Linnaea Schuttner, Edwin S Wong, Ann-Marie Rosland, Karin Nelson, Ashok Reddy
Background: The patient-centered medical home (PCMH) was established in part to improve chronic disease management, yet evidence is limited for effects on patients with multimorbidity.
Objective: To examine the association of Patient-Aligned Care Team (PACT) implementation, the Veterans Health Administration (VA) PCMH model, and care quality for multimorbid patients enrolled in VA primary care from 2012 to 2014.
Design: Retrospective cohort.
Patients: 318,764 multimorbid (> 3 chronic diseases) patients receiving care in 917 clinics.
Main measures: PCMH implementation was measured using the PACT Implementation Progress Index (PI2) for clinics in 2012. The PI2 is a validated composite measure of administrative and survey data with higher scores associated with greater care quality. Quality outcomes from 2013 to 2014 were assessed from External Peer Review Program (EPRP) metrics. Outcomes included preventative care, chronic disease management, and mental health and substance use metrics. We used generalized estimating equations to model associations adjusting for patient and clinic characteristics. We also examined associations for a subgroup with > 5 chronic diseases.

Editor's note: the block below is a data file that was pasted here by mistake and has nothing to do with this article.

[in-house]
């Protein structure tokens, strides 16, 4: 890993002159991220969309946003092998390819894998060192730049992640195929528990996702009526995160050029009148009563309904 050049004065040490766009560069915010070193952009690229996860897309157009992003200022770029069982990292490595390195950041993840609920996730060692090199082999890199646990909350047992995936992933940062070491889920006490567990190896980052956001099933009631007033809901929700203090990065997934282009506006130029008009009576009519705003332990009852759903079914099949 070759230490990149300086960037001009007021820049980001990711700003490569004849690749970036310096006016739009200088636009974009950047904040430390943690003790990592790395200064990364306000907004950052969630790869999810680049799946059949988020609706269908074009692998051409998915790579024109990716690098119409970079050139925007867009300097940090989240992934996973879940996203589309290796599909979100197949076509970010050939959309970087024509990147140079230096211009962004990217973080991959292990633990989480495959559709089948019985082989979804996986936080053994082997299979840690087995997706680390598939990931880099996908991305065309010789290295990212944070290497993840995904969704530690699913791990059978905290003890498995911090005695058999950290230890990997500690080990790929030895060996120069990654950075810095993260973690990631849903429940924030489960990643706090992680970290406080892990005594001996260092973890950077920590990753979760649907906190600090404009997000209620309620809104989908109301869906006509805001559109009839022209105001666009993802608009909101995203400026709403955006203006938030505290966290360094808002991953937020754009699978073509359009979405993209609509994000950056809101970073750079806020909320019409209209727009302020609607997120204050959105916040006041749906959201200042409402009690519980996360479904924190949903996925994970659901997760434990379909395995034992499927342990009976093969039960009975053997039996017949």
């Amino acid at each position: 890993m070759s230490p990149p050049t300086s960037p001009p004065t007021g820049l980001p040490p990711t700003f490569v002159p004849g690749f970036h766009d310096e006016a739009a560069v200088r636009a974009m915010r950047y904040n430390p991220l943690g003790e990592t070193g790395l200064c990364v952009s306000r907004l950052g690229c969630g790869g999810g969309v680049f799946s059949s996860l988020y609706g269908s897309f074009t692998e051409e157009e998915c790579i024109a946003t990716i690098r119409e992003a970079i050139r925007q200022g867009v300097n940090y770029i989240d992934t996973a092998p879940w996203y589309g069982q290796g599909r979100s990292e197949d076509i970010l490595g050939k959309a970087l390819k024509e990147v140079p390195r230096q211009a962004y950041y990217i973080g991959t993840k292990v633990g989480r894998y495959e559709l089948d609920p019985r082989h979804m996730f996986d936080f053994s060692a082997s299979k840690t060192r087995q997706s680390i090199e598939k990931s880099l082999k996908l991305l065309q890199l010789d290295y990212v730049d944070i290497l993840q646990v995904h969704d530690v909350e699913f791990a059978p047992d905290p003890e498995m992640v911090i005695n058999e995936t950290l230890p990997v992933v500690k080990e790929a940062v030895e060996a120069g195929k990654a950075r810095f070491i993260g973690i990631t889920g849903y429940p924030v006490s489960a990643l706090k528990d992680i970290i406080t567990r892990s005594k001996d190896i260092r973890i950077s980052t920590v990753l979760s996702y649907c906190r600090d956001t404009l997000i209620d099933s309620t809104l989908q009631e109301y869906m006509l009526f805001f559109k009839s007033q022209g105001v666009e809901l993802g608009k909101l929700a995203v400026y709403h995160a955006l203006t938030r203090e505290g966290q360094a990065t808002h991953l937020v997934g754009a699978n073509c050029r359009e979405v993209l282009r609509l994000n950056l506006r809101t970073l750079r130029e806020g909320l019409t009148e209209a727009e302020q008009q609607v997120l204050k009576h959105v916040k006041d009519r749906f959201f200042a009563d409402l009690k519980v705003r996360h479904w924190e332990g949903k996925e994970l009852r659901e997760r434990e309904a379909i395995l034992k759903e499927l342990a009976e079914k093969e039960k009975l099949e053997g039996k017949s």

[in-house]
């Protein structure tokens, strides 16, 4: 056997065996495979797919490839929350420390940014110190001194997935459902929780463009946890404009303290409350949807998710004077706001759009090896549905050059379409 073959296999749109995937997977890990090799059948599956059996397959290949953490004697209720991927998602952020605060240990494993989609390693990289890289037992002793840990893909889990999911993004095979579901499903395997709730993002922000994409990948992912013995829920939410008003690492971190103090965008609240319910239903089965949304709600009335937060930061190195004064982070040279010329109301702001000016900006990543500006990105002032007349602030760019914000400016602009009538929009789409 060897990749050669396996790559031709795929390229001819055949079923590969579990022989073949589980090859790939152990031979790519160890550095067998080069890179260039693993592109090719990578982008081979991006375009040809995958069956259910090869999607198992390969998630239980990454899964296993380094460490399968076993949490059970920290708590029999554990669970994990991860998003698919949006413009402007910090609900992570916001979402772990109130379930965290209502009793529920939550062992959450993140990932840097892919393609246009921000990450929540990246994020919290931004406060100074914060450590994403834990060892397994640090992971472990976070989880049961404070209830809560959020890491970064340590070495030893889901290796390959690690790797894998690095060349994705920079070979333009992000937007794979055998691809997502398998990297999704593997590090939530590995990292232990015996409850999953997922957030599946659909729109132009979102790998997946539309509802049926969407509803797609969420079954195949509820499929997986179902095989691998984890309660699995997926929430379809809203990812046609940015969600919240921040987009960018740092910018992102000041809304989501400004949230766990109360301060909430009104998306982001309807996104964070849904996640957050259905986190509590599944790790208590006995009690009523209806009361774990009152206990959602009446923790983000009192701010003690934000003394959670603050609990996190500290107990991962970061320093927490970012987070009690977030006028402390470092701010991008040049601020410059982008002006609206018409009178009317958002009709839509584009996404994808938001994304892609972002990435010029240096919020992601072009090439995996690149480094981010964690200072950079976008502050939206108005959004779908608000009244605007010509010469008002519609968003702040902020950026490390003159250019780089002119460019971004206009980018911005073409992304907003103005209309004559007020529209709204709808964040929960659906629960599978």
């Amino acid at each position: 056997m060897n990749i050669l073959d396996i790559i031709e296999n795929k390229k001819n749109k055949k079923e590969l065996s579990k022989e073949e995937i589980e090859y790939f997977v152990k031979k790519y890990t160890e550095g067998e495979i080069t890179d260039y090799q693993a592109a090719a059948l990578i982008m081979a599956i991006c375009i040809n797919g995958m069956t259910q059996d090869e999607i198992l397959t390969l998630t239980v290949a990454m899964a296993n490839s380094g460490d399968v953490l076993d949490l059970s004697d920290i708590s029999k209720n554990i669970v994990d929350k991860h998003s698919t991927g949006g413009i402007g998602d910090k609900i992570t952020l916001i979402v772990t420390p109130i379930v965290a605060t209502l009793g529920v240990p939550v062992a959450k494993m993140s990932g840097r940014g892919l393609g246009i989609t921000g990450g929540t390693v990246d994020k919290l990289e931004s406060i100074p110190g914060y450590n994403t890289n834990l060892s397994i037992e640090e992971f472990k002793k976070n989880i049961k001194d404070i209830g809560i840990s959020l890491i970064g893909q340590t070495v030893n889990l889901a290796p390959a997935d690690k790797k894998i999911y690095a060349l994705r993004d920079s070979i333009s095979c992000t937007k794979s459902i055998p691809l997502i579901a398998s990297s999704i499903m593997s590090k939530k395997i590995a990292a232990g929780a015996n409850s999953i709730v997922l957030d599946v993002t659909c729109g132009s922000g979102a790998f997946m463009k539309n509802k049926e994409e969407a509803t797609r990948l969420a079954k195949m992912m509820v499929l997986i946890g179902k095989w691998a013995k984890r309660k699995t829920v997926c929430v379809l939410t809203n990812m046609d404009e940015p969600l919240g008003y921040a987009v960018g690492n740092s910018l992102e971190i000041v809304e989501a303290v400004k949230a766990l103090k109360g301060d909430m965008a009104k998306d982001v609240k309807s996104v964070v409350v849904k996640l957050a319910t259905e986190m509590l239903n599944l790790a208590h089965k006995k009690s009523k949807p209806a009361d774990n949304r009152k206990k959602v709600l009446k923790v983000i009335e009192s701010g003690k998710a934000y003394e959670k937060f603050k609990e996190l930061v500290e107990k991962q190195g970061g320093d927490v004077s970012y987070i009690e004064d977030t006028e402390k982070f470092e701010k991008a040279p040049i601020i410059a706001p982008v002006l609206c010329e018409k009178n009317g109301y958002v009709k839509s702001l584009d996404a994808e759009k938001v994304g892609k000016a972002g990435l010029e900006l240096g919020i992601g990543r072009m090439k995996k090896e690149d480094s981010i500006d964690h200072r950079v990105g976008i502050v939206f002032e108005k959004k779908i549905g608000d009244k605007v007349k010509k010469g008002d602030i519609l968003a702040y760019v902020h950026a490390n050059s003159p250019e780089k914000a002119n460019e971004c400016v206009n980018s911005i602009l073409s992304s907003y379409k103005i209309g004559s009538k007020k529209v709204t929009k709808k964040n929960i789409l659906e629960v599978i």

Key results: For one-third of metrics (5/15), greater implementation of PACT in 2012 was associated with higher predicted probability of meeting the quality metric in 2013-2014. This association persisted for only two metrics (diabetic glycemic control, P < 0.001; lipid control in ischemic heart disease, P = 0.02) among patients with > 5 chronic diseases.
Conclusions: Multimorbid patients engaged in care from clinics with higher PCMH implementation received higher quality care across several quality domains, but this association was reduced in patients with > 5 chronic diseases.
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CATALyST Program Administrator